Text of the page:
Swing revival

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The swing revival, also called retro swing and neo-swing, was a renewed interest in swing music, beginning in the 1990s. The music was rooted in the big bands of the swing era of the 1930s and 1940s, but it was also influenced by rockabilly, boogie-woogie piano, the jump blues of Louis Prima, and the theatrics of Cab Calloway.

History[edit]

In 1989, three swing revival bands formed: Royal Crown Revue, the George Gee Orchestra, and Lavay Smith's Red Hot Skillet Lickers. After two years of performing in their home of Los Angeles, Royal Crown Revue toured the U.S. and attracted attention. They were followed by the formation of more swing bands: Big Bad Voodoo Daddy, Cherry Poppin' Daddies, and the Erik Ekstrand Ensemble. When the Derby nightclub opened in 1993, it offered free dance lessons and hosted many retro swing bands.[1] The Derby was the first club in Los Angeles where there was dancing and swing music every night.[2] It followed the lead of Club Deluxe, which opened in San Francisco in 1989.[2]

Retro swing appeared in pop culture when the movie Swing Kids (1993) was released. One year later, Royal Crown Revue performed in The Mask. Big Bad Voodoo Daddy performed in Swingers (1996), with scenes filmed at The Derby and other clubs in Los Angeles, and at the Super Bowl halftime show in 1999.[2]

Brian Setzer helped revive rockabilly during the 1980s as the leader of the Stray Cats. In 1990s he helped revive swing by drawing large audiences as the leader of The Brian Setzer Orchestra, a big band that was formed in 1992 and influenced by rock, rockabilly, and the jump blues of Louis Prima. The band had a hit with "Jump, Jive an' Wail", which was a hit for Prima in the 1950s.[3] Setzer's version won the Grammy Award for Best Pop Performance by a Duo or Group with Vocals. His album The Dirty Boogie was nominated for Best Pop Album.[2] Hot by the Squirrel Nut Zippers was certified platinum by the RIAA for selling one millions albums.[4] In 1998 three retro swing bands were in the Top 50 at Billboard magazine: Cherry Poppin' Daddies, Big Bad Voodoo Daddy, and the Brian Setzer Orchestra.[2]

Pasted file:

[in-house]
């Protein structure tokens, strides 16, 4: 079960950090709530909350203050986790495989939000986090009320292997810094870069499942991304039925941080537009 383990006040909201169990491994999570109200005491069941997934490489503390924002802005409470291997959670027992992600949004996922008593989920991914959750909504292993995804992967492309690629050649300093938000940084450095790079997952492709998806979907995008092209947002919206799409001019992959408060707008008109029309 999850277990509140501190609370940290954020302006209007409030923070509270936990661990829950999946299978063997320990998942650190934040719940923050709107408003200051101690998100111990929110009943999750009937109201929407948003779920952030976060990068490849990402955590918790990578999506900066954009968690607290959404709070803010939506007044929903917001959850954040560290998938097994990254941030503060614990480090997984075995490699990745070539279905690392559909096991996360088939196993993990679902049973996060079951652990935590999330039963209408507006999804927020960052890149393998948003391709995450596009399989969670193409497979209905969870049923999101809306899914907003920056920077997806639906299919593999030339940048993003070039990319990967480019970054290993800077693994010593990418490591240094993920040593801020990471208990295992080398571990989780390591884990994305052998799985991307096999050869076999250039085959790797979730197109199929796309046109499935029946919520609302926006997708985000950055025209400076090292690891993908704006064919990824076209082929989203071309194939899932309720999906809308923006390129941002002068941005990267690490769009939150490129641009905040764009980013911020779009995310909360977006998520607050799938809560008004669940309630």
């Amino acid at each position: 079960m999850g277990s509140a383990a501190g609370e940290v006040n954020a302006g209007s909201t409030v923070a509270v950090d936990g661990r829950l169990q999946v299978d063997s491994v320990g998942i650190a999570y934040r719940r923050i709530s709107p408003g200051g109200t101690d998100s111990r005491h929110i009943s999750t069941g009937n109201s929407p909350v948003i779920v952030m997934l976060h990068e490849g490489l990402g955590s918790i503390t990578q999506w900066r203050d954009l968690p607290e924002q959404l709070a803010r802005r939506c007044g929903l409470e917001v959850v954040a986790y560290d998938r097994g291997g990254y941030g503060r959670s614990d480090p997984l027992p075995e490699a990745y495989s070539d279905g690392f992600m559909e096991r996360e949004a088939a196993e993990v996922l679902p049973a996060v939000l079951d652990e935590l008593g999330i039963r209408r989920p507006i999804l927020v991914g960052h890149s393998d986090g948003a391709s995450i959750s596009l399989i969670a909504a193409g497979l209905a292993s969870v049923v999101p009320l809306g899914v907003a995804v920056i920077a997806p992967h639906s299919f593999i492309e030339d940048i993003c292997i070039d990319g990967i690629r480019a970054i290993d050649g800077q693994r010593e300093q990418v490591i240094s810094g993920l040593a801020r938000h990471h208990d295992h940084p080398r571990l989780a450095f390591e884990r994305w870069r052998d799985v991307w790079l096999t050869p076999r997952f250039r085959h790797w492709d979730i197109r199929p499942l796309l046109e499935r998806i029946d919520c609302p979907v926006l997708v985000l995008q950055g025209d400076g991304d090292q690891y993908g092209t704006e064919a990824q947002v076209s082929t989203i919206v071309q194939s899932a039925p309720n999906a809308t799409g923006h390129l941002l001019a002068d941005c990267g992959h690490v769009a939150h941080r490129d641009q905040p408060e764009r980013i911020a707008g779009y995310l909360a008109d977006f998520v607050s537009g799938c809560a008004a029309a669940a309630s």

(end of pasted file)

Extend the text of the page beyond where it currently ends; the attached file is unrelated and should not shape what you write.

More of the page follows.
See also[edit]

References[edit]

  1. ^ Yanow, Scott (2000). Swing. San Francisco: Miller Freeman. pp. 452–. ISBN 978-087930-600-7. 
  2. ^ a b c d e Kramer, Pamela (31 October 1999). "That Swing Thing". Los Angeles Times. Retrieved 28 December 2017. 
  3. ^ Erlewine, Stephen Thomas. "The Brian Setzer Orchestra". AllMusic. Retrieved 28 December 2017. 
  4. ^ "Gold & Platinum - RIAA". RIAA. Retrieved 29 December 2017.